Connect with us

My Weekly Preview

Add a little rizz to festive fun


Add a little rizz to festive fun

Sami Muirhead spells out the process Oxford English Dictionary boffins used in choosing the 2023 Word of the Year.

I was eating my fruit mince pie and sipping my port last night when I read with interest the Oxford English Dictionary’s Word of the Year.

Okay, I really just wanted another chance to bang on about how obsessed I am with fruit mince pies. They are my very favourite food at this time of the year and those plump circles of raisins bring me extraordinary amounts of happiness.

My younger friends also make me sound old. Fruit mince pies are ‘old people food’, apparently.

Back to the word of the year and it is ‘rizz’. Rizz is a word young people use as slang for style, charm and attractiveness or the ability to attract a romantic or sexual partner. That spawned a crush of memes, as overall usage surged by a factor of about 15 over the previous year, Oxford’s data showed. Casper Grathwohl, the president of Oxford Languages, the dictionary division, says that this year’s choice reflects the way social media has increased the pace of language change exponentially. Plus, he says, the word simply has … rizz.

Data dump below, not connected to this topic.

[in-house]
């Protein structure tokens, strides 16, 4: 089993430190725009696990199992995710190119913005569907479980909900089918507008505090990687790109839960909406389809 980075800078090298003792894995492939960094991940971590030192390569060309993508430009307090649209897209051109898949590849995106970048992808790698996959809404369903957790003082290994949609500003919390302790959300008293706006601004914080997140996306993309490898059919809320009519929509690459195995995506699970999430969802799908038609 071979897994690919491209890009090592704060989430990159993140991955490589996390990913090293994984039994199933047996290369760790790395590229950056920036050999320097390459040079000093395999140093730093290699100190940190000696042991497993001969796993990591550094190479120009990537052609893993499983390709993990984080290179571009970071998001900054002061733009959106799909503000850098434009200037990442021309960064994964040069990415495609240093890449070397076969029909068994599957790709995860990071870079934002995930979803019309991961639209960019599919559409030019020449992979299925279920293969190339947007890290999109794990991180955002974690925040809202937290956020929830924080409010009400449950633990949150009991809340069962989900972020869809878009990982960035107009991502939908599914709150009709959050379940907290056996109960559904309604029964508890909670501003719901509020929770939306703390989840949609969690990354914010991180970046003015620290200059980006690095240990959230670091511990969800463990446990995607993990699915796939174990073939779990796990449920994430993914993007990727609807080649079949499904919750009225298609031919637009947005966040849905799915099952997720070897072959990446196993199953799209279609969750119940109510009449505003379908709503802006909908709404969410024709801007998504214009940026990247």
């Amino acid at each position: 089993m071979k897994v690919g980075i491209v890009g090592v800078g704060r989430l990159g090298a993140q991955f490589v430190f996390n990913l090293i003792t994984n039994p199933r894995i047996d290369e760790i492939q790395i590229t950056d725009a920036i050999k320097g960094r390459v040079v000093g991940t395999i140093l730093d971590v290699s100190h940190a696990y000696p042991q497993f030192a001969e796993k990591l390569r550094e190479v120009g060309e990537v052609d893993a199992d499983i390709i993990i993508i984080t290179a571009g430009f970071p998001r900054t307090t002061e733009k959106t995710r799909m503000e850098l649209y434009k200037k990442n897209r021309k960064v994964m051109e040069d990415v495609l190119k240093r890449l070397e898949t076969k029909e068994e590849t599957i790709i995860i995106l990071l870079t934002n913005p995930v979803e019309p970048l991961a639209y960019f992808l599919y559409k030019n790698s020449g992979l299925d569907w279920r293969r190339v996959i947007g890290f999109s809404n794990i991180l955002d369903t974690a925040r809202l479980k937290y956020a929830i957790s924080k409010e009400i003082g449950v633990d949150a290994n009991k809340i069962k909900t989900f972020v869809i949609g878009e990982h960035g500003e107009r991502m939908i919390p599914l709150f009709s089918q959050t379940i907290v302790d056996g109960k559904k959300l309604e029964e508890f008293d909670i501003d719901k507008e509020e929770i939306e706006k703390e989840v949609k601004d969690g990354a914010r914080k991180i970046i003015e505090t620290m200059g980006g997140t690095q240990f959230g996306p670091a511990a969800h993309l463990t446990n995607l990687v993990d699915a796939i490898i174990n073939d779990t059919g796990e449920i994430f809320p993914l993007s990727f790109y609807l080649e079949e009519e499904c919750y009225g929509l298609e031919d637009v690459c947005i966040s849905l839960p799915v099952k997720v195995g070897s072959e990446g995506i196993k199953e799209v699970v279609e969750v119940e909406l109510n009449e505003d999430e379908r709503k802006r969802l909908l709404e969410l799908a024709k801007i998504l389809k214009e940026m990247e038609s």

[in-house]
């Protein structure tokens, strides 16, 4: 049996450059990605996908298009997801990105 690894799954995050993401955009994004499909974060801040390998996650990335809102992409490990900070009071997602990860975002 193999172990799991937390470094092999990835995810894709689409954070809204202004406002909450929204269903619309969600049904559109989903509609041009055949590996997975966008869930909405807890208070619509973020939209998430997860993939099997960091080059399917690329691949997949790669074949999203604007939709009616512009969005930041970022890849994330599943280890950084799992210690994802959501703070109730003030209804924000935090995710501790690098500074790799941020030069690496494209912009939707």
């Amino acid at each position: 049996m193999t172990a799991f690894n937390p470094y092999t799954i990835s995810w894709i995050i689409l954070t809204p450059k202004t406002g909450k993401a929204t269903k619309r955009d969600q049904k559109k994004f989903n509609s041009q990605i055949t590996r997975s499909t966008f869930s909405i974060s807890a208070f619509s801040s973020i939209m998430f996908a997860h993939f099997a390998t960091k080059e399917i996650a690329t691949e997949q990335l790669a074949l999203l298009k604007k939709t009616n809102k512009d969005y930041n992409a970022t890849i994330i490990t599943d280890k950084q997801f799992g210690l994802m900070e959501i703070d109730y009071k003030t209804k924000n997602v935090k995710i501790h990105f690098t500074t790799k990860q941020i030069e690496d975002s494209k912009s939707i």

Oxford’s Word of the Year is based on usage evidence drawn from its continually updated corpus of more than 22 billion words, gathered from news sources across the English-speaking world. The selection, Oxford says, is meant “to reflect the ethos, mood or preoccupations” of the preceding year, while also having “potential as a term of lasting cultural significance”.

Usually, Oxford’s lexicographers assemble a shortlist of words or expressions that have seen a statistically relevant surge, and then choose a winner. But in recent years, Oxford has turned the selection process into the lexicographical version of a reality show.

Last year, Oxford let the public vote on three finalists. Goblin mode – a type of behaviour which is unapologetically self-indulgent, lazy, slovenly or greedy, typically in a way that rejects social norms or expectations – came out on top. It’s like hurkle-durkle: to lay in bed long after you should have got up.

This year, the public was invited to cut the shortlist in half by weighing in on four head-to-head thematic pairings (some 30,000 people voted). Oxford’s team then made the final selection.

So it’s time to shirk work and hurk the dirk and razzle your rizz. Okay … sorry for trying to act cool when I really just want to go back to eating fruit mince pies and drinking my port.


Sami Muirhead is a radio announcer, blogger and commentator. For more from Sami tune into Mix FM.

More in Opinion

Our Sister Publications

Sunshine Coast News Your Time Magazine Salt Magazine
To Top